Appeal Court prosecutor Ouk Savuth has issued a summons asking Sam Rainsy to appear on May 10 in relation to the case.

In
September, Sam Rainsy was found guilty of the charges by the Phnom Penh
Municipal Court and sentenced in absentia to 10 years in jail, which
followed a two-year jail term handed down against him by the Svay Rieng
provincial court last January.

Sam Rainsy’s conviction in Svay
Rieng came in connection with a 2009 protest he staged at the Kingdom’s
eastern border to decry alleged Vietnamese land encroachment. Following
this conviction, he published maps online and held a series of
video-conferences from abroad in an attempt to vindicate his border
claims, earning the new round of charges for which he was convicted in
September.

Choung Choungy, Sam Rainsy’s lawyer, said yesterday
that he was prepared to represent the opposition leader, but was unsure
whether Sam Rainsy still wanted to pursue the case.

Government lawyer Ky Tech declined to comment at length but confirmed that he would attend the hearing next month.

Meanwhile,
the verdict in a defamation case brought against Sam Rainsy by Foreign
Minister Hor Namhong scheduled to be released yesterday has been pushed
back to April 25, a court clerk said yesterday.

The case
relates to comments Sam Rainsy made in 2008 alleging that Hor Namhong
headed the Boeung Trabek prison under the Khmer Rouge.

 
Categories: Local News, Politic, Sam Rainsy

Hearing in new Rainsy case

April 7, 2011 Leave a comment
The Phnom Penh Municipal Court held a hearing yesterday in a defamation
case against opposition leader Sam Rainsy filed by Foreign Minister Hor
Namhong despite the absence of both the accused and his lawyer.
Sam Rainsy speaks in Phnom Penh in January 2009. Photo by: Tracey Shelton
The
charges were brought under the UNTAC criminal code and stem from
comments that Sam Rainsy, president of the eponymous political party,
made on April 17, 2008.

According to the 2008 complaint, Sam
Rainsy alleged that Hor Namhong headed the Boeung Trabek prison under
the Khmer Rouge. Hor Namhong won a similar suit in France in 2008 that
levied a symbolic fine on Sam Rainsy for comments in his autobiography.

At
yesterday’s hearing, judge Seng Neang asked Ek Chheng Huot, the deputy
prosecutor, and Kar Savuth, Hor Namhong’s attorney, whether the court
should go ahead without Sam Rainsy and his counsel. Both advised the
judge to proceed.

Long Visalo, secretary of state at the
Ministry of Foreign Affairs, appeared to testify on behalf of Hor
Namhong, and a court clerk also read testimony from former S-21 prison
chief Kaing Guek Eav on behalf of the foreign minister.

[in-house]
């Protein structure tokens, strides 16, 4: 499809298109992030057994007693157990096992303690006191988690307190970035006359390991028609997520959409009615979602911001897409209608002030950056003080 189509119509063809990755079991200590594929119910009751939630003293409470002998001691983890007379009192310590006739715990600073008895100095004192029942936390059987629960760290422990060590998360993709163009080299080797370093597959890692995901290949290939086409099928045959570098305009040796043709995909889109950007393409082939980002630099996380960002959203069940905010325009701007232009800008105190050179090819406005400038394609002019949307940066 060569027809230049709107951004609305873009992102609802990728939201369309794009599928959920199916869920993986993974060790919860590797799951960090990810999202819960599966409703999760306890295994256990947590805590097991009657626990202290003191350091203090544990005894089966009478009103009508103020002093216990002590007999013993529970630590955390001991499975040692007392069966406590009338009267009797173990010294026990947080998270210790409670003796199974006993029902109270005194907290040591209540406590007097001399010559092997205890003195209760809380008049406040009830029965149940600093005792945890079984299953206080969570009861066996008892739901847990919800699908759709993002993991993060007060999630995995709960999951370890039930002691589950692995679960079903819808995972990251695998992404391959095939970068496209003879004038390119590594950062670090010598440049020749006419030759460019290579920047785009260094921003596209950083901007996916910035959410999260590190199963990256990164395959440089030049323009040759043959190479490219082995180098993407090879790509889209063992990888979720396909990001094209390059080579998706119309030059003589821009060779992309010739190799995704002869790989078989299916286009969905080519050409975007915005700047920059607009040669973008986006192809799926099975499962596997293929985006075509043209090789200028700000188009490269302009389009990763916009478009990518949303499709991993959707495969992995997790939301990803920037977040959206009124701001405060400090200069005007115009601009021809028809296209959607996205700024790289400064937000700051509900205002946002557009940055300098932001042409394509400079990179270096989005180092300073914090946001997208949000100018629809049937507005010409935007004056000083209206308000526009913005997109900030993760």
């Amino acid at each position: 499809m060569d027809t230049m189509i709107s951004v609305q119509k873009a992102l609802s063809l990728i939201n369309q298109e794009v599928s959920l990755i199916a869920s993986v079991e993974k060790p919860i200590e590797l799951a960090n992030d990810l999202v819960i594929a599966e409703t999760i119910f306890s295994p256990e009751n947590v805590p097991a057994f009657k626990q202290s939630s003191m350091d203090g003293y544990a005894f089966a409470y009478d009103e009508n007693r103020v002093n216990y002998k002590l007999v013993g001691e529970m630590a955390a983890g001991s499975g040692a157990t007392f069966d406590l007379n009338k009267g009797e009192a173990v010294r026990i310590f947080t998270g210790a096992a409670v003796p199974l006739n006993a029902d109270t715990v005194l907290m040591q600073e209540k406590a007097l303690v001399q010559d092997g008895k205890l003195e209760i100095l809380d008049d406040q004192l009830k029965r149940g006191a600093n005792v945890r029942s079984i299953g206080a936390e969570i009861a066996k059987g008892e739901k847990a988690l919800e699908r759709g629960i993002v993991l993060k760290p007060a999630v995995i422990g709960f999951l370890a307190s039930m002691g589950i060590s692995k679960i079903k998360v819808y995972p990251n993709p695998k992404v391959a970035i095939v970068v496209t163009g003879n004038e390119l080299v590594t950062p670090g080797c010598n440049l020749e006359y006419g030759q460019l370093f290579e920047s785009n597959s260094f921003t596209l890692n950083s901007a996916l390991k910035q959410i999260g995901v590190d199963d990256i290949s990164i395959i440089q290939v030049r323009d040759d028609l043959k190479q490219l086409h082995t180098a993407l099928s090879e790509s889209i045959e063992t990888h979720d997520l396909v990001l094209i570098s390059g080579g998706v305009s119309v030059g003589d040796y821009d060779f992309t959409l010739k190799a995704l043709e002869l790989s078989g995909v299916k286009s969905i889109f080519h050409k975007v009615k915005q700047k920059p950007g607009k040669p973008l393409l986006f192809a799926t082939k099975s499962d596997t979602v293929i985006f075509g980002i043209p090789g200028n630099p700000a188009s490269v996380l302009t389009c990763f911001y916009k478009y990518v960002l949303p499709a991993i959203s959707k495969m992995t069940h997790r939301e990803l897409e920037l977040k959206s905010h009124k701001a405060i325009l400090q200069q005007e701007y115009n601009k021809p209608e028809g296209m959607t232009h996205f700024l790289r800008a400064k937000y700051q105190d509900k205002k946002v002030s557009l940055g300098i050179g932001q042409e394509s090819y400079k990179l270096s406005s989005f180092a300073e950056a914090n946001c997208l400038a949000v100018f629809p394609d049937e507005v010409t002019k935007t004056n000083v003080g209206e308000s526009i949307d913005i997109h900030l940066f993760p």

Kaing
Guek Eav, better known as Duch, last year became the first defendant
convicted by the Khmer Rouge tribunal and has been represented there by
Kar Savuth.

If convicted, Sam Rainsy faces fines and up to four years in prison under Articles 62 and 63 of the UNTAC code.

Kar
Savuth argued that witness testimony and the French court ruling proved
Hor Namhong was merely the head of a small group of inmates at the
prison – not the prison chief.

“I would like the court to
convict Sam Rainsy seriously, and demand 10 million riel (US$2,505) for
compensation,” Kar Savuth said yesterday, though he told reporters
outside the court that the most important thing for his client was that
Sam Rainsy be punished.

The embattled opposition leader, who is
currently based in France, has already stacked up 12 years in prison
related to a political stunt opposing alleged Vietnamese encroachment
along the border in 2009.
He was stripped of his parliamentary seat last month as a result of the convictions.

Choung
Choungy, Sam Rainsy’s attorney, declined to comment at length
yesterday, saying his client was “not interested” in the case.

Categories: Local News, Politic, Sam Rainsy

No defence necessary: Sam Rainsy

March 28, 2011 Leave a comment
Opposition leader Sam Rainsy
Opposition leader Sam Rainsy said yesterday he will not ask his lawyer
to defend him against charges of defamation and disinformation brought
by Minister of Foreign Affairs Hor Namhong, in a case stemming from a
2008 complaint that the Phnom Penh Municipal Court announced last week
it would hear on April 5.

Sam Rainsy, president of the eponymous
political party, said yesterday he would not ask his lawyer to attend
the trial “because it’s the same case with the same foregone
conclusion”.

“As a matter of legal and judicial principle,
nobody can be condemned twice for the same offence,” Sam Rainsy, who
currently lives in self-exile in Paris, said by email.

The
Municipal Court issued a summons on March 23 ordering Sam Rainsy to
appear in court to face charges brought under Articles 62 and 63 of the
UNTAC code.

In 2008, Hor Namhong filed a defamation lawsuit in
France over a passage of Sam Rainsy’s autobiography, Rooted in Stone,
which alleged that Hor Namhong headed the Boeung Trabek prison during
the Khmer Rouge reign.

Sam Rainsy was fined and last year lost his appeal.

The
Foreign Minister also filed suit in Cambodian courts in 2008 over a
speech by Sam Rainsy that year delivered at the Choeung Ek “killing
fields”, which referenced an alleged relationship between Hor Namhong
and the Khmer Rouge leadership.

Deputy court prosecutor Ek
Chheng Huot declined to comment yesterday and referred questions to
Judge Seng Neang, who could not be reached.

Kar Savuth, Hor Namhong’s lawyer, could not be reached for comment yesterday.

The
latest case against the embattled opposition leader complicates his
appeal for a political settlement that would allow him to return to the